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Solid Brass Brunton Pocket Transit Compass w/ Rosewood Box 4"
The Hampton Nautical solid Brass Bruton Compass easily folds to fit in your pocket. The Brass Bruton nautical compass is 4-inches in diameter. This solid brass compass is small and heavy for its size. It is a functional compass and has a lid. Inside the lid is a mirror. On the back of the solid brass Bruton compass is a Natural Sine index.
This solid brass compass comes with solid rosewood box that has the Hampton Nautical anchor with rope logo embedded into the top. The box is a smooth and polished finish wood with a green felt on the inside to protect the compass.
- Polished brass housing for compass
- Dual bubble level design in transit
- Solid rosewood box lined with felt to store compass
- Hinged lid closes to protect compass
- Custom engraving available on large quantity orders (call us for information)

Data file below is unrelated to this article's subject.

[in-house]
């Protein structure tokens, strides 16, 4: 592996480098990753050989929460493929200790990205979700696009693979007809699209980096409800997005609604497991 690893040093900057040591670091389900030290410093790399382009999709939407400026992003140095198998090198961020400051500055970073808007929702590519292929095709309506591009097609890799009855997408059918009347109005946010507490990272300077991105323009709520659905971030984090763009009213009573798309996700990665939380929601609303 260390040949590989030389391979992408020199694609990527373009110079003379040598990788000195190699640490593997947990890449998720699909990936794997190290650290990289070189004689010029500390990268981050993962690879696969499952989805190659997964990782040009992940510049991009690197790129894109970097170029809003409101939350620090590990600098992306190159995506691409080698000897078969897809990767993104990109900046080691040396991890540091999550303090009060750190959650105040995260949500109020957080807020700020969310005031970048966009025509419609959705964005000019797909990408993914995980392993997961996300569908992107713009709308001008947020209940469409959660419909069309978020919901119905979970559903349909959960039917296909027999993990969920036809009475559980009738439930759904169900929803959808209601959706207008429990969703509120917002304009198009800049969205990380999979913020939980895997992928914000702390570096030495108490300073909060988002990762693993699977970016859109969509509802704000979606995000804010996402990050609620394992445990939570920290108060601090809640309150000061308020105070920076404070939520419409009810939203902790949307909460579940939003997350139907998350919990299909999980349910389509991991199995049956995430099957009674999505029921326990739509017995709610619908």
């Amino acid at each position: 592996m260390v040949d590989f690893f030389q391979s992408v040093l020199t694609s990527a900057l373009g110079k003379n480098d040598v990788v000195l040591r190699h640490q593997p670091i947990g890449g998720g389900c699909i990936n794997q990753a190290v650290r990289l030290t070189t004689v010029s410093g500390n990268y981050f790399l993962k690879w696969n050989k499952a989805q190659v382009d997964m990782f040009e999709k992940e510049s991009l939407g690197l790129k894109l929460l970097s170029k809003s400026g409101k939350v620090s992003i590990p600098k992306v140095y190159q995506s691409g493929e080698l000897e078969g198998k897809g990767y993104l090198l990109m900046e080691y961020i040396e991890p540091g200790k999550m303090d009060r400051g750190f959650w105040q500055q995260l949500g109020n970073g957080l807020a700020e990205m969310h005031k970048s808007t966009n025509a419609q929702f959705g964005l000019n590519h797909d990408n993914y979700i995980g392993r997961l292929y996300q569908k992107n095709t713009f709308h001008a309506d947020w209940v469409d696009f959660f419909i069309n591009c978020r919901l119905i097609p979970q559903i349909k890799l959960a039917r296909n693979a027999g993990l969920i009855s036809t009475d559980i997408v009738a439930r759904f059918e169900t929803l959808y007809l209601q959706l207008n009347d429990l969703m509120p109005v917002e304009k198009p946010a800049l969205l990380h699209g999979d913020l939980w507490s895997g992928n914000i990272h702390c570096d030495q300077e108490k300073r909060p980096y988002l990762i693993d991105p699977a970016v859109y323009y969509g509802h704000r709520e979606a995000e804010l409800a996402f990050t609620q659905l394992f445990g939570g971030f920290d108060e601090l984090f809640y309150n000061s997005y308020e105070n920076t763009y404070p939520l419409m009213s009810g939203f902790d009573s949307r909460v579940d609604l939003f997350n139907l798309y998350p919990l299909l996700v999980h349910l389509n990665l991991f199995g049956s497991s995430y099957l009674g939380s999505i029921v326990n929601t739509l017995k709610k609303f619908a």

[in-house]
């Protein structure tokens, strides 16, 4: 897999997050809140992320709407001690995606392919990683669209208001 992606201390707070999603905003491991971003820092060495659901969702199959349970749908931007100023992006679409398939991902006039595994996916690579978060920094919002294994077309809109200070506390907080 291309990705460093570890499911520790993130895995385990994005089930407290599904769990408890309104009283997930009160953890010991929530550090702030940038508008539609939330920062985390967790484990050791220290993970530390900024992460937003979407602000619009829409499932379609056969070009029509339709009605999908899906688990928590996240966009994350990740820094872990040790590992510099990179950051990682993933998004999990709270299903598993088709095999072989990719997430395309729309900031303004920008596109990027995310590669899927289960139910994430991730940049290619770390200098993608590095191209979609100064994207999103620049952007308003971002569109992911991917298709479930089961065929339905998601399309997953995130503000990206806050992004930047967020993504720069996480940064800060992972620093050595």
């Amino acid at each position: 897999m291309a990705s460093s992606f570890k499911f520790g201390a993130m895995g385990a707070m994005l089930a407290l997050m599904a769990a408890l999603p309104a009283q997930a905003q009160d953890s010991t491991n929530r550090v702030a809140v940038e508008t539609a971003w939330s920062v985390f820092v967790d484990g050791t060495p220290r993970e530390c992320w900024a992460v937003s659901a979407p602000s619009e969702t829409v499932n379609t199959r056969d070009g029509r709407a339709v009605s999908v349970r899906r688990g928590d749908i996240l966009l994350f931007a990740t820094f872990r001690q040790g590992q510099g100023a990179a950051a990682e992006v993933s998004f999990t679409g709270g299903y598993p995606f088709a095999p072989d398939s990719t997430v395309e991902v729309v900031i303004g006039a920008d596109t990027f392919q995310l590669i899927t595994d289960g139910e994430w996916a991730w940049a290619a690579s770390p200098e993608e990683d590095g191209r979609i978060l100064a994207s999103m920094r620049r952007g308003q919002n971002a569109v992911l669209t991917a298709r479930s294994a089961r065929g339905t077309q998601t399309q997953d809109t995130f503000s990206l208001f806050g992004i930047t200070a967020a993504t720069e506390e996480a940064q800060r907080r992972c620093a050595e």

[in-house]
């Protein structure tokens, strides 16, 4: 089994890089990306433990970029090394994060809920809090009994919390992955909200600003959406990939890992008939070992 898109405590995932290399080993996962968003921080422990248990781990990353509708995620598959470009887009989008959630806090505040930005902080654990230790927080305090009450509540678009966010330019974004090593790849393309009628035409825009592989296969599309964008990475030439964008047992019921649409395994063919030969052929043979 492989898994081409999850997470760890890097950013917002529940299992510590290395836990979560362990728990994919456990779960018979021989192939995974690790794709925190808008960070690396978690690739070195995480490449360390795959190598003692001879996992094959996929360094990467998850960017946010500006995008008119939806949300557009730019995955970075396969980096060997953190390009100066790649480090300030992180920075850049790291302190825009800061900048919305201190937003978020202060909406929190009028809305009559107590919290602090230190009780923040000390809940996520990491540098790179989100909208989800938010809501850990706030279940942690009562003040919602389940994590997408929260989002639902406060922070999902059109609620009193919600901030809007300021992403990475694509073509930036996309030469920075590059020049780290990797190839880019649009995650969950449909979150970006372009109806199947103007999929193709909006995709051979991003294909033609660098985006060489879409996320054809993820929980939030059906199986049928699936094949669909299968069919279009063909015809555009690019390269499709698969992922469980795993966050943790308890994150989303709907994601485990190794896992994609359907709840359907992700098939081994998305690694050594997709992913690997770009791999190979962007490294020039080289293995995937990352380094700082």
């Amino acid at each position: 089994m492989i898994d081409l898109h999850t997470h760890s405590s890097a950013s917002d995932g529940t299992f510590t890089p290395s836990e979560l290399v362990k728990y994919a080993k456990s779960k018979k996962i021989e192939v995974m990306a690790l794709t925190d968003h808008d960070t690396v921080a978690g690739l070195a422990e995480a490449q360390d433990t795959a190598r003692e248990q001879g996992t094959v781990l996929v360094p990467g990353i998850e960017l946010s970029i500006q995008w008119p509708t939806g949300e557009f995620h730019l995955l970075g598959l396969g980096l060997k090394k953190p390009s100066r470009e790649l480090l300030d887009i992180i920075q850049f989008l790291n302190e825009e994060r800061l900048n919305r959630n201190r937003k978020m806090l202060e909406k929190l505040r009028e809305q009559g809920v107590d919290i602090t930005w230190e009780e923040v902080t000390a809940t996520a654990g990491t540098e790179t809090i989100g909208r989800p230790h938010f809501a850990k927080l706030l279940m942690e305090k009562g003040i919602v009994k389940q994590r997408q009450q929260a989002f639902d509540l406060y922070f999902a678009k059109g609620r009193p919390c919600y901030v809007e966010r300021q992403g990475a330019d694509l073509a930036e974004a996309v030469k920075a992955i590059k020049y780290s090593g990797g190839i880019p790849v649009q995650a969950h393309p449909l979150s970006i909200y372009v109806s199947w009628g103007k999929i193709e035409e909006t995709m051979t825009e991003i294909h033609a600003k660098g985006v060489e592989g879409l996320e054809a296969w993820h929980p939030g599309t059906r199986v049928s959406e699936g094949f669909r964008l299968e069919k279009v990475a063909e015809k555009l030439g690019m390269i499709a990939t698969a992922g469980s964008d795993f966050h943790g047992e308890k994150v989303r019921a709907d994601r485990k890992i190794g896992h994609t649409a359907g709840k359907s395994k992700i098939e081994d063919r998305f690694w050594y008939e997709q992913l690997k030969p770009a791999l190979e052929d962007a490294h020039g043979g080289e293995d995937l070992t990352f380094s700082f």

While it is unknown how the mariners compass came to be in Europe, it is thought that it may have travelled from China, via Arabic traders, to the civilizations of the west. Lending credibility to this theory there are two descriptions of the transition of the nautical compass from East to West. The first, in The Book of the Merchants’ Treasure, written by Baylak al-Kibjaki in 1282, Cairo, describes a hand compass that had been seen 40 years prior aboard a sailing vessel. The second indicates that a Venetian by the name of Marcus Paulus travelled to China and returned to Europe with the mariners compass in 1260. However, there is elsewhere mention of a compass-like device used to navigate the English Channel in 1187, a description of a compass by Petrus Peregrinus de Marincourt from 1269, and the crediting of Flavio Gioia with inventing it in 1302. Whichever may be the case, by the beginning of the 13th century there is indisputable evidence that the mariners compass was known throughout the European world.